Article courtesy of Staff of Dawn Doering | April 7th, 2016 | ABC Newspapers | Shared as educational material. In Minnesota, the state administers the Clean Water Act permitting program to clean up water pollution. This program is known as the National Pollutant Discharge Elimination System, which has been around since 1972. For those that […]
Article courtesy of James F. McCarty, The Plain Dealer | April 30th, 2016 | Cleveland.com | Shared as educational material The Ohio EPA and the City Water Department have caught sight of a heap of toxic sediment lying at the bottom of Lake Erie, moving ever so closer to the pipes that supply drinking water […]
In the 1980s, the EPA conducted a Nationwide Urban Runoff Program study to determine the extent to which urban runoff contributed to water quality problems and to evaluate practices for controlling urban runoff. The NURP study recommended that urban stormwater runoff be added to the list of environmental issues which require controls to protect water quality.
The final rule is the result of extensive consultation with the public, local communities, state agencies, federal agencies, businesses, farmers, fishermen, tribes, and conservation groups, including American Rivers. The final Clean Water Protection Rule simultaneously addresses the concerns of stakeholders while also providing important protections for streams and wetlands across the United States.
The Waters of the United States rule, developed by the EPA and the Army Corps of Engineers, offers protection to two million miles of streams and 20 million acres of wetlands that, until now, were not clearly designated under the Clean Water Act.
Toxic brew that Indiana’s Grand Calumet River carries to Lake Michigan – The Grand Calumet’s road to recovery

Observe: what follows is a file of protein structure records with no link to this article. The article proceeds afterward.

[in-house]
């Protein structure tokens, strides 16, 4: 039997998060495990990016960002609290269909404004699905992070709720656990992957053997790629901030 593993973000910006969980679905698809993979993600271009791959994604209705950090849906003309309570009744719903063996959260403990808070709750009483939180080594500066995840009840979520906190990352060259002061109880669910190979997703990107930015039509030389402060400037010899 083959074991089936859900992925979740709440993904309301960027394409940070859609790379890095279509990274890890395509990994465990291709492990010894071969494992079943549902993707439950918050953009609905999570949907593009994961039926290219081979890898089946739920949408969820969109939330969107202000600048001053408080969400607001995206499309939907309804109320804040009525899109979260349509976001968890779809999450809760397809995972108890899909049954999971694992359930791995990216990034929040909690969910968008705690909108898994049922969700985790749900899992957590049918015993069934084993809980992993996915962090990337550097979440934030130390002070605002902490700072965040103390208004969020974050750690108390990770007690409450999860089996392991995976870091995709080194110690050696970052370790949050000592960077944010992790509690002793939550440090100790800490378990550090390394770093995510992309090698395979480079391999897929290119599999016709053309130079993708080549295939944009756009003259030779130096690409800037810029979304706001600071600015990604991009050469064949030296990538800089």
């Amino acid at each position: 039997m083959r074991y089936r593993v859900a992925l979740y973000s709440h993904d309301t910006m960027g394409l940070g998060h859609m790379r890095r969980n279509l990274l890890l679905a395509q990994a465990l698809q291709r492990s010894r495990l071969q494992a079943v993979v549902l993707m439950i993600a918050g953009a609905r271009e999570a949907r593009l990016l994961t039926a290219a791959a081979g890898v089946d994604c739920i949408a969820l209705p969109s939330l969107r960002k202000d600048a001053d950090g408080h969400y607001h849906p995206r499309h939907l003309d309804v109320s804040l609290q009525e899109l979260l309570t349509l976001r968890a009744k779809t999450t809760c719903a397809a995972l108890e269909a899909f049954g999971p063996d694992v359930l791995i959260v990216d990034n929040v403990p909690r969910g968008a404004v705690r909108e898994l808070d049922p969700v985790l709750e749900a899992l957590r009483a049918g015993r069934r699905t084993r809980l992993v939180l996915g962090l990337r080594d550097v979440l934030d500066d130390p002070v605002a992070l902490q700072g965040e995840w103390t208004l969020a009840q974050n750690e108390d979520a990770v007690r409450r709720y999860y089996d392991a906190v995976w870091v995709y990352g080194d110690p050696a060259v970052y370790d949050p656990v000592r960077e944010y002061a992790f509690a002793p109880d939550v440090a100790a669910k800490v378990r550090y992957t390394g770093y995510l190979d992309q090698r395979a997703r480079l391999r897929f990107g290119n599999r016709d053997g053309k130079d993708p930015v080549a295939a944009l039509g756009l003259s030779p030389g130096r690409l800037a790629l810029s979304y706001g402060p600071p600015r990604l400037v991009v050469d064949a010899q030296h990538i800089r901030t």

The sediment on the bottom of the Grand Calumet River in Northwest Indiana provides a toxic record of the region’s history going back more than a century.
A coalition of local and national public interest organizations have asked a federal court for permission to participate in a legal action that will decide when Clean Water Act restrictions apply to the release of pollutants in animal manure into local waterways used for recreation, drinking and to support nearby communities
The board in charge of enforcing the Clean Water Act has written hundreds of permits and issued more than $30 million in penalties since 1985.
The U.S. Environmental Protection Agency (EPA), the Department of Justice, and the Mississippi Department of Environmental Quality (MDEQ) announced today a comprehensive Clean Water Act settlement with the city of Jackson, Miss. Jackson has agreed to make improvements to its sewer systems to eliminate unauthorized overflows of untreated raw sewage and unauthorized bypasses of treatment at the Savanna Street Wastewater Treatment Plant (WWTP), the city’s largest wastewater treatment facility. When wastewater systems overflow, they can release untreated sewage and other pollutants into local waterways, threatening water quality and contributing to beach closures and disease outbreaks.
When the United States’ landmark Clean Water Act (CWA) was signed into law in 1972, the nation’s waterways and coastlines were in crisis. Oily debris in the Cuyahoga River in Cleveland, Ohio, had notoriously caught fire several times.
As supporters of the Clean Water Act celebrate its 40th anniversary this week, conservation groups are warning voters across the U.S. not to take their clean water for granted.